Nottingham Theatre Royal
Barnum is the story of Phineas Taylor Barnum, the Greatest Showman of them all, a title that could also be levelled at its' star, Brian Conley.
The entertainment starts even before curtain up with some of the jugglers and acrobats roaming around the stalls, balancing on seat edges and throwing balls the full width of the theatre.
The theatre now demands so much from an actor. Before if you could walk, talk and maybe sing, you had a good chance of being cast. Now, and especially in "Barnum", the actors have to juggle, be acrobatic, sing, dance, act, play instruments and in the case of Brian Conley, juggle, dance, do illusions, stilt walk, fire eating and walk a tightrope ten feet from the floor as well as sing and tell jokes.
There are not many actors, nay entertainers, who would be able to play Barnum because of these additional skills, and Brian also draws the audience in by involving them in with his role, making them extended tools of his trade. Looking so at ease on stage he automatically instilled every confidence in the audience that he could do anything he wanted and we would lap it up, and it certainly worked.
Mr Conley twinkles his way through the musical and expresses varied emotions throughout, further rounding out his already all round entertainer label. Is there nothing this 53 year old can't do?
It's exciting, it's breath taking, it's colourful and fast moving and your eyes will not leave the stage for fear of missing something. A live band, under the musical direction of Ian Townsend, housed at the top of the stage area provided a really tight, crisp sound, As you would expect from the story of the circus showman, the lights were bright and exciting, creating a wonderful atmosphere.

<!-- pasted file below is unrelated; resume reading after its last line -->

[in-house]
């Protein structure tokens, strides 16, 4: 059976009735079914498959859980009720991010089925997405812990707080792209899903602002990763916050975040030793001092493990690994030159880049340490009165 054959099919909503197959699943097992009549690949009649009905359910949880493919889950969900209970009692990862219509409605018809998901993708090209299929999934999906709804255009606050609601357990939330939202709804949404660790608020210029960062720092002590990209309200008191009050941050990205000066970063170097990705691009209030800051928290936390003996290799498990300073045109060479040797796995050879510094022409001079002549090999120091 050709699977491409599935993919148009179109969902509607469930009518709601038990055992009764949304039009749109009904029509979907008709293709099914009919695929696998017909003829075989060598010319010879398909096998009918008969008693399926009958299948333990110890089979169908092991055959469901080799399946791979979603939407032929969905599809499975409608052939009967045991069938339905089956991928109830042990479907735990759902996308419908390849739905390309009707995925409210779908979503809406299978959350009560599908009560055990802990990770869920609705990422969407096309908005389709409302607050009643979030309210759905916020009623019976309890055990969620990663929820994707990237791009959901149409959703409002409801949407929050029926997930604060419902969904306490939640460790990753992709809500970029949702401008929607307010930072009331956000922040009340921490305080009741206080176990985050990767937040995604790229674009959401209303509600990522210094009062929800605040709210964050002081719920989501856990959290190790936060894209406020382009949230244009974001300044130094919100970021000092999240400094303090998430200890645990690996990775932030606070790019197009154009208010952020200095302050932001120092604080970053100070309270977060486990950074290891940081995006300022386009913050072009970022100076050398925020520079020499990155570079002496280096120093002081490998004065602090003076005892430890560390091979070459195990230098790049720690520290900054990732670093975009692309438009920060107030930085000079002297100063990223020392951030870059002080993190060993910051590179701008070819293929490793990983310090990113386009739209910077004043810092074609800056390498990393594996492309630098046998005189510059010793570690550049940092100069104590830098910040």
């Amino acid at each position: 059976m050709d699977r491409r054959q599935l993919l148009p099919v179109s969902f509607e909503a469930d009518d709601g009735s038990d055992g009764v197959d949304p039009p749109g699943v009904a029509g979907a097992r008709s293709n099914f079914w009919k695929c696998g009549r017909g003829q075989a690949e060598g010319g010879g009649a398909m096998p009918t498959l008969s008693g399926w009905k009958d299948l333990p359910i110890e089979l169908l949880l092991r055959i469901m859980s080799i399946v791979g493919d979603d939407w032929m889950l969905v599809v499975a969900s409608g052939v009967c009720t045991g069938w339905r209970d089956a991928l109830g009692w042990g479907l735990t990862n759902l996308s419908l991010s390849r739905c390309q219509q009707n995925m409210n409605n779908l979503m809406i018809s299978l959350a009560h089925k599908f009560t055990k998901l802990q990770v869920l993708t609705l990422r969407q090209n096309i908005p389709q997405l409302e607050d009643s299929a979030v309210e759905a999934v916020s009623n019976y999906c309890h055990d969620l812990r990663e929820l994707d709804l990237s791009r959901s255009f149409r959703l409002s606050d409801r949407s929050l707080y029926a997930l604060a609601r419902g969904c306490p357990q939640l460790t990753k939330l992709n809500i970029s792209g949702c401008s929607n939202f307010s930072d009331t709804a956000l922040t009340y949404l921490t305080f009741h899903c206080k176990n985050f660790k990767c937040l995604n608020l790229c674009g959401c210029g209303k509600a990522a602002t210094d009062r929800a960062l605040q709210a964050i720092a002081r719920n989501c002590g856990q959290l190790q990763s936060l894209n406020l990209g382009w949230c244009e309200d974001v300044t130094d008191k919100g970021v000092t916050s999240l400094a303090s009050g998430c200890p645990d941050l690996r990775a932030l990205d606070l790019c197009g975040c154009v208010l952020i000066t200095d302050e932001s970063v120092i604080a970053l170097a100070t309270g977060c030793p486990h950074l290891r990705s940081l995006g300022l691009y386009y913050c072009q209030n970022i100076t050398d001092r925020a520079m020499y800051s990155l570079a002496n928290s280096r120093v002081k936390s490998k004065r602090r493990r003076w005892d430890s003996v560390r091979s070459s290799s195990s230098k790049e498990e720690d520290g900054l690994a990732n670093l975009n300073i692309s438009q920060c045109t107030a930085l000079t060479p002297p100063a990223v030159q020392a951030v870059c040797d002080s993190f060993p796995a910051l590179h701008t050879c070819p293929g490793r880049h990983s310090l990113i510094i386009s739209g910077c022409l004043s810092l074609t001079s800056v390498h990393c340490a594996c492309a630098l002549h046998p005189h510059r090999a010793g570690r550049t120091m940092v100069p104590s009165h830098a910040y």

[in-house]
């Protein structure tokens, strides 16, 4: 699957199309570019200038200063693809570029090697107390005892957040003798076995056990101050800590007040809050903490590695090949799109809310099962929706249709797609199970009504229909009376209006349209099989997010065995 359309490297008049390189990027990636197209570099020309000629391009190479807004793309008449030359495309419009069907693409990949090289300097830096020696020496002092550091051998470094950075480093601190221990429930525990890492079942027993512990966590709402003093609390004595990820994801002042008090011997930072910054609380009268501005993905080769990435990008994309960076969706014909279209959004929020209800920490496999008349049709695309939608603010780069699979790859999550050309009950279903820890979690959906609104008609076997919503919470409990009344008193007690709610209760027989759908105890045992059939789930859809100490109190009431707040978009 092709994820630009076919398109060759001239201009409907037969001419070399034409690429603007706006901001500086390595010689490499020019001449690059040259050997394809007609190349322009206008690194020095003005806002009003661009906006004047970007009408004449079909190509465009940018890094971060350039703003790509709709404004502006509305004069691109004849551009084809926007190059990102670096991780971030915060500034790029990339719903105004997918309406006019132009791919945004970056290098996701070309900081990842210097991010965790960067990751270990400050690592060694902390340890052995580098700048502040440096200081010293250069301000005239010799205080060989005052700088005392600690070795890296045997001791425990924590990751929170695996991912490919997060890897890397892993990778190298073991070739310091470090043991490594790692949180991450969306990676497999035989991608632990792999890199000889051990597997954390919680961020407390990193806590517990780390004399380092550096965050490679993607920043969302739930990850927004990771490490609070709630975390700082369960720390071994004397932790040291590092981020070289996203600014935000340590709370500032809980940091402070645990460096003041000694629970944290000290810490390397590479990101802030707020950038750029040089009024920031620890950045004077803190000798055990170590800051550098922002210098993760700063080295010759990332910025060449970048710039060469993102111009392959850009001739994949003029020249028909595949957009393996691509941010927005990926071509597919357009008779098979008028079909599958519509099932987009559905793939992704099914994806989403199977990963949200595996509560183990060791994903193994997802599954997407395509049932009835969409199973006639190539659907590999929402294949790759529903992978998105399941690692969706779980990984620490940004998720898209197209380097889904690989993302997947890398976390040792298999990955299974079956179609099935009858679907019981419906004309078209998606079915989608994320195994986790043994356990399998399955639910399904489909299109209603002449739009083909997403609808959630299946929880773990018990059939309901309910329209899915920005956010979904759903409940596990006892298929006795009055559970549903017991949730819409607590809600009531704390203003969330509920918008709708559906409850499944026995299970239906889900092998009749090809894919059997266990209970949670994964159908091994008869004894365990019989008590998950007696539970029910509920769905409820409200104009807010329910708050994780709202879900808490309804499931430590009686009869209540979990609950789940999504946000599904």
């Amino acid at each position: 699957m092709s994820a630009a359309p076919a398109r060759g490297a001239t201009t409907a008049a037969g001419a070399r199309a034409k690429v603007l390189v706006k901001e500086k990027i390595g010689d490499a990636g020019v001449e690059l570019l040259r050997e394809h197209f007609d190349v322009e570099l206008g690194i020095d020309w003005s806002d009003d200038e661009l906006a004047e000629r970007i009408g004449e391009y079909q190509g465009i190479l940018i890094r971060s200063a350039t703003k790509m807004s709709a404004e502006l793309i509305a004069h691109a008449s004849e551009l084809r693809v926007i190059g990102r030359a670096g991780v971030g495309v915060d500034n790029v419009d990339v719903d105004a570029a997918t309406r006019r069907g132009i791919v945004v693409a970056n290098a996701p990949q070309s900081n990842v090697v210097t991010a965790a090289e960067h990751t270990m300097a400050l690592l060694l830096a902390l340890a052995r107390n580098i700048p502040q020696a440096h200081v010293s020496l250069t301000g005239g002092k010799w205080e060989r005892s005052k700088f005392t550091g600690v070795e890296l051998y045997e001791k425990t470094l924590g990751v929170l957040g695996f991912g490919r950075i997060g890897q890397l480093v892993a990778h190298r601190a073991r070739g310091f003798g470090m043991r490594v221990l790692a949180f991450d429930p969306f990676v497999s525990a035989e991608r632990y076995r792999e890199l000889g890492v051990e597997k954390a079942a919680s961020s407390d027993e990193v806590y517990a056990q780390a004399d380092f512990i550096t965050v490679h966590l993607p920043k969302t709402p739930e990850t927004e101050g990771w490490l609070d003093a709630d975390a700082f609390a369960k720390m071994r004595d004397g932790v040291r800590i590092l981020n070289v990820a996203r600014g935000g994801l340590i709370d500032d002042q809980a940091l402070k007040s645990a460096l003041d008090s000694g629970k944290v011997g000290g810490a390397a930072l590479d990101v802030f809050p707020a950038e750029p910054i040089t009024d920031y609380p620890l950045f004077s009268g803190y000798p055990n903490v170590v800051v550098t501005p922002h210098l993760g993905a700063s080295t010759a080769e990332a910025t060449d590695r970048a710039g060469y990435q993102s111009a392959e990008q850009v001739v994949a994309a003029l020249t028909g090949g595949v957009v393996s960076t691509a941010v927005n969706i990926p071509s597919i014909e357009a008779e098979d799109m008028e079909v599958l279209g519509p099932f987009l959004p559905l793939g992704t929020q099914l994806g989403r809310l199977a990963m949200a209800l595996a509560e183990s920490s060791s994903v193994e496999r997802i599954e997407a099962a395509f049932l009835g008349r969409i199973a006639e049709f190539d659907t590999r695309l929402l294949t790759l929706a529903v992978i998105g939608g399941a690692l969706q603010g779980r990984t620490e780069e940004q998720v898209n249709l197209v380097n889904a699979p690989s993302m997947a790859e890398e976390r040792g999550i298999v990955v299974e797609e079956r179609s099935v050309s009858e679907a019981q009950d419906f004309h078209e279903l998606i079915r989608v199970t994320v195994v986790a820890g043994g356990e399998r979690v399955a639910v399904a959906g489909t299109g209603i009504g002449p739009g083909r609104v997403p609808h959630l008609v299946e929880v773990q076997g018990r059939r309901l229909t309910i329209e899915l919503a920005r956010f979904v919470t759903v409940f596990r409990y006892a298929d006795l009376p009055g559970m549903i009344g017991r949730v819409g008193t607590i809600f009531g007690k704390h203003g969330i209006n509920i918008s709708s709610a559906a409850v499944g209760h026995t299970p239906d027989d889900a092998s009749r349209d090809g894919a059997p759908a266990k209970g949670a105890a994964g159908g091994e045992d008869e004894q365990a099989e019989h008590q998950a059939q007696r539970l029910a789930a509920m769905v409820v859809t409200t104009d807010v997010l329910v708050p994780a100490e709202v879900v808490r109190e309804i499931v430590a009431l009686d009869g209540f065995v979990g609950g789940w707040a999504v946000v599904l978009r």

While we were all there to see Brian Conley, he was surrounded by a wonderfully talented cast of dancers, acrobats, tumblers and probably some ex circus performers, Two wonderfully experienced singers in Linzy Hately (Cherry Barnum) as his wife and Kimberley Blake (Jenny Lind) the Swedish opera singer who Barnum fell for when he took her on tour.
This is a musical of split second timing for the acrobatics and of great trust from Conley and co, as many of the cast were either caught from great heights or tossed about in the same way as Barnum tossed his coin he used to make his decisions with.
Giant elephants, Tom Thumb, tongue twisting lyrics, silk dancers. 160 year old women and so much more lie in wait for you in what was billed as The Greatest Show On Earth. While I wouldn't quite go that far, I would say that, with one of the Greatest Showmen at the helm, this is way above average in the musical entertainment stakes.
"Barnum" is at The Nottingham Theatre Royal until Saturday 14 February 2015 but, and quite rightly so, tickets may be scarce, so I should check at the box office before just turning up.